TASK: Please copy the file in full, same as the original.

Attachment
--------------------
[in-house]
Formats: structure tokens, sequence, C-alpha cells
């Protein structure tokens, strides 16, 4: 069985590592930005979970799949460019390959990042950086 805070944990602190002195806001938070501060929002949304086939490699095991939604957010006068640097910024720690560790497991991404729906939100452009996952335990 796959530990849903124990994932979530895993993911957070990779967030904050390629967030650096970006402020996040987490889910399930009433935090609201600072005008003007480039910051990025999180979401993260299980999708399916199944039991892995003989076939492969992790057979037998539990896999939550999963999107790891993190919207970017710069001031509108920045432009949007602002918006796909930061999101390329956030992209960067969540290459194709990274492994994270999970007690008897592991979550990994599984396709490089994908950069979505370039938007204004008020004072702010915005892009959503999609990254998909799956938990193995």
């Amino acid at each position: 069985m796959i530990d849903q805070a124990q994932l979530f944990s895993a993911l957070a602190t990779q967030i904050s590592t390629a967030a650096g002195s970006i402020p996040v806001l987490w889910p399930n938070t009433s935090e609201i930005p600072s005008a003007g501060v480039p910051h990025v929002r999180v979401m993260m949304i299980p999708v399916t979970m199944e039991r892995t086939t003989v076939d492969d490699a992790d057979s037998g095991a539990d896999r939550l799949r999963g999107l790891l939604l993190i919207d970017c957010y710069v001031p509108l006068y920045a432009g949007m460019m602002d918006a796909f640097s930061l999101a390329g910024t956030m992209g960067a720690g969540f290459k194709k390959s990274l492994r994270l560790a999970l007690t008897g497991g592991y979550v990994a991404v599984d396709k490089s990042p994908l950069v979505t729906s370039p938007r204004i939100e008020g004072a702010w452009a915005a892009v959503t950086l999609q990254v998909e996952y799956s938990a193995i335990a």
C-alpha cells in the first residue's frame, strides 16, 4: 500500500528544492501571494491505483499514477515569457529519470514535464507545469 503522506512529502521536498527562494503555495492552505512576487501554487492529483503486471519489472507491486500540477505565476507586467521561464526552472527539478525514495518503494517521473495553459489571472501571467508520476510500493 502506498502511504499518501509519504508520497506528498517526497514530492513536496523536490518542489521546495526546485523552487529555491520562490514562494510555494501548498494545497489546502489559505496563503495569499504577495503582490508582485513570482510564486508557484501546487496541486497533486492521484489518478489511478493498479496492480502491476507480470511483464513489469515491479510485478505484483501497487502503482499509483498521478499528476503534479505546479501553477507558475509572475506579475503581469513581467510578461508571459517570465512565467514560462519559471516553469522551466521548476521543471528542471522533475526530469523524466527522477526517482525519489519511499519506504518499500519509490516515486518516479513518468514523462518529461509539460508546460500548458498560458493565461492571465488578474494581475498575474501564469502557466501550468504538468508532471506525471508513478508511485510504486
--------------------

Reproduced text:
[in-house]
Formats: structure tokens, sequence, C-alpha cells
């Protein structure tokens, strides 16, 4: 069985590592930005979970799949460019390959990042950086 805070944990602190002195806001938070501060929002949304086939490699095991939604957010006068640097910024720690560790497991991404729906939100452009996952335990 796959530990849903124990994932979530895993993911957070990779967030904050390629967030650096970006402020996040987490889910399930009433935090609201600072005008003007480039910051990025999180979401993260299980999708399916199944039991892995003989076939492969992790057979037998539990896999939550999963999107790891993190919207970017710069001031509108920045432009949007602002918006796909930061999101390329956030992209960067969540290459194709990274492994994270999970007690008897592991979550990994599984396709490089994908950069979505370039938007204004008020004072702010915005892009959503999609990254998909799956938990193995």
């Amino acid at each position: 069985m796959i530990d849903q805070a124990q994932l979530f944990s895993a993911l957070a602190t990779q967030i904050s590592t390629a967030a650096g002195s970006i402020p996040v806001l987490w889910p399930n938070t009433s935090e609201i930005p600072s005008a003007g501060v480039p910051h990025v929002r999180v979401m993260m949304i299980p999708v399916t979970m199944e039991r892995t086939t003989v076939d492969d490699a992790d057979s037998g095991a539990d896999r939550l799949r999963g999107l790891l939604l993190i919207d970017c957010y710069v001031p509108l006068y920045a432009g949007m460019m602002d918006a796909f640097s930061l999101a390329g910024t956030m992209g960067a720690g969540f290459k194709k390959s990274l492994r994270l560790a999970l007690t008897g497991g592991y979550v990994a991404v599984d396709k490089s990042p994908l950069v979505t729906s370039p938007r204004i939100e008020g004072a702010w452009a915005a892009v959503t950086l999609q990254v998909e996952y799956s938990a193995i335990a």
C-alpha cells in the first residue's frame, strides 16, 4: 500500500528544492501571494491505483499514477515569457529519470514535464507545469 503522506512529502521536498527562494503555495492552505512576487501554487492529483503486471519489472507491486500540477505565476507586467521561464526552472527539478525514495518503494517521473495553459489571472501571467508520476510500493 502506498502511504499518501509519504508520497506528498517526497514530492513536496523536490518542489521546495526546485523552487529555491520562490514562494510555494501548498494545497489546502489559505496563503495569499504577495503582490508582485513570482510564486508557484501546487496541486497533486492521484489518478489511478493498479496492480502491476507480470511483464513489469515491479510485478505484483501497487502503482499509483498521478499528476503534479505546479501553477507558475509572475506579475503581469513581467510578461508571459517570465512565467514560462519559471516553469522551466521548476521543471528542471522533475526530469523524466527522477526517482525519489519511499519506504518499500519509490516515486518516479513518468514523462518529461509539460508546460500548458498560458493565461492571465488578474494581475498575474501564469502557466501550468504538468508532471506525471508513478508511485510504486